Europe and the United States should confront Tehran about its ballistic weapons program and its role in Syria’s civil war but a 2015 deal to prevent Iran from developing a nuclear bomb must be preserved, Germany’s foreign minister said on Thursday as quoted by U.S. News.
Speaking before a meeting with his counterparts from Iran, Britain and France and the European Union, Sigmar Gabriel said the United States was right to address concerns about Iran’s strategy in the Middle East. But he said:
“We should separate two things from each other: we want to preserve the nuclear deal with Iran… and the difficult role Iran has in the region. We want to speak with Iran about its role in the region, which is more than problematic,” he said, citing Iran’s influence in Yemen, Syria, and Lebanon.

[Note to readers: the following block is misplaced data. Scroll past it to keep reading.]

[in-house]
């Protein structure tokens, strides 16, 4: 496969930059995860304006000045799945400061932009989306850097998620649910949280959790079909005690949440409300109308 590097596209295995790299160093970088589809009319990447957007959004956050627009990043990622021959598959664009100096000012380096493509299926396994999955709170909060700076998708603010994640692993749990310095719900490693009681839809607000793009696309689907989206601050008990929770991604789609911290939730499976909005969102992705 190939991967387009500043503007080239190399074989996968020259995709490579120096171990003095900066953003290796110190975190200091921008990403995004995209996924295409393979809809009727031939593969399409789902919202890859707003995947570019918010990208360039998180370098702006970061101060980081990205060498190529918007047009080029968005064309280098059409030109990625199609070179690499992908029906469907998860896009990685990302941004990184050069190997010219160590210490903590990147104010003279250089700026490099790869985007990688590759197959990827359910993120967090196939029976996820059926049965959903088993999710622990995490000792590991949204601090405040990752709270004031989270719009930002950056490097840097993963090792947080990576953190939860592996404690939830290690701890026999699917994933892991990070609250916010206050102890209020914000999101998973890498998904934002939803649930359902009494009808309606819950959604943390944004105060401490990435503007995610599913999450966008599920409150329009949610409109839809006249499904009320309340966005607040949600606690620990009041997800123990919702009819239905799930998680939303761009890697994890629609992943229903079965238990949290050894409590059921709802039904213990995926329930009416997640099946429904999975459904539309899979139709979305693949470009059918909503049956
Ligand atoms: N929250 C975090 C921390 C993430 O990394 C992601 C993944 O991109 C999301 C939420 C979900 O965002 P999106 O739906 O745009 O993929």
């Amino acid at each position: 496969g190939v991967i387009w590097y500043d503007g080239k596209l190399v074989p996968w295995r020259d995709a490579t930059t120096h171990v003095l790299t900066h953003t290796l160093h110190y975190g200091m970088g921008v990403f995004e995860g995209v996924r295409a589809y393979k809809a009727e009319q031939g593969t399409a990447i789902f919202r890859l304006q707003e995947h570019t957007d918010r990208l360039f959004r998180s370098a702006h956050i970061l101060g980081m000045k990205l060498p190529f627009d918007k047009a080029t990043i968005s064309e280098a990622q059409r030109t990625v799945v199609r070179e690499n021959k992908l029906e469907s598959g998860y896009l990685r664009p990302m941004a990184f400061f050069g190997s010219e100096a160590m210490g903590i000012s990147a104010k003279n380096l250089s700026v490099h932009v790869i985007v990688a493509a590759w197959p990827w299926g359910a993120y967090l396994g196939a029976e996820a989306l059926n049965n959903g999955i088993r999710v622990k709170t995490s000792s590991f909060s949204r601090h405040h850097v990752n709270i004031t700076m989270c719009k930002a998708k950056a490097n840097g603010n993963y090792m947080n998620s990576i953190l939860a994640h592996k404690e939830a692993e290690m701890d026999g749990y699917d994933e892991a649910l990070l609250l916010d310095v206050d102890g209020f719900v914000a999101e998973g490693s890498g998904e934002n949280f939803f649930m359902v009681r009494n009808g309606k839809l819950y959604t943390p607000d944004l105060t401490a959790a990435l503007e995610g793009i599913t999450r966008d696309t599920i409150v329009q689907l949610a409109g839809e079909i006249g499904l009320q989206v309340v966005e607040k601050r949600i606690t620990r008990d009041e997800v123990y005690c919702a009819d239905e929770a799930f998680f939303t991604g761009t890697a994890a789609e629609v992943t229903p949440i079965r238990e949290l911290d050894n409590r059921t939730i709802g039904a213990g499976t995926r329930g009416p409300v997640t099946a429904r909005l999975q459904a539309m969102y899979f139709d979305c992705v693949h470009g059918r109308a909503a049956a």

On the eve of a deadline for U.S. President Donald Trump to decide whether to reimpose oil sanctions lifted under the agreement, the EU’s top diplomat Federica Mogherini convened the meeting with the European powers to show support for the nuclear deal in a message to Washington, diplomats and officials said. Tehran has always denied seeking nuclear arms.
British Foreign Secretary Boris Johnson, in a statement released before the start of the meeting in Brussels, called the nuclear deal “a crucial agreement that makes the world safer.”
Trump’s October decision not to certify Iran’s compliance with the nuclear deal has put Washington at odds with all other signatories of the accord – Britain, France, Germany, Russia, China and the European Union. European allies have warned of a split with the United States over the nuclear agreement and say if Washington reimposes sanctions on Iran, the pact could fall apart.
Trump must decide by mid-January whether to continue waiving U.S. sanctions on Iran’s oil exports under the terms of the pact. The U.S. State Department said on Tuesday the Trump administration was expected to decide on Friday.
The decision comes as Iran’s government deals with protests over economic hardships and corruption that are linked to frustration among younger Iranians who hoped to see more benefits from the lifting of sanctions.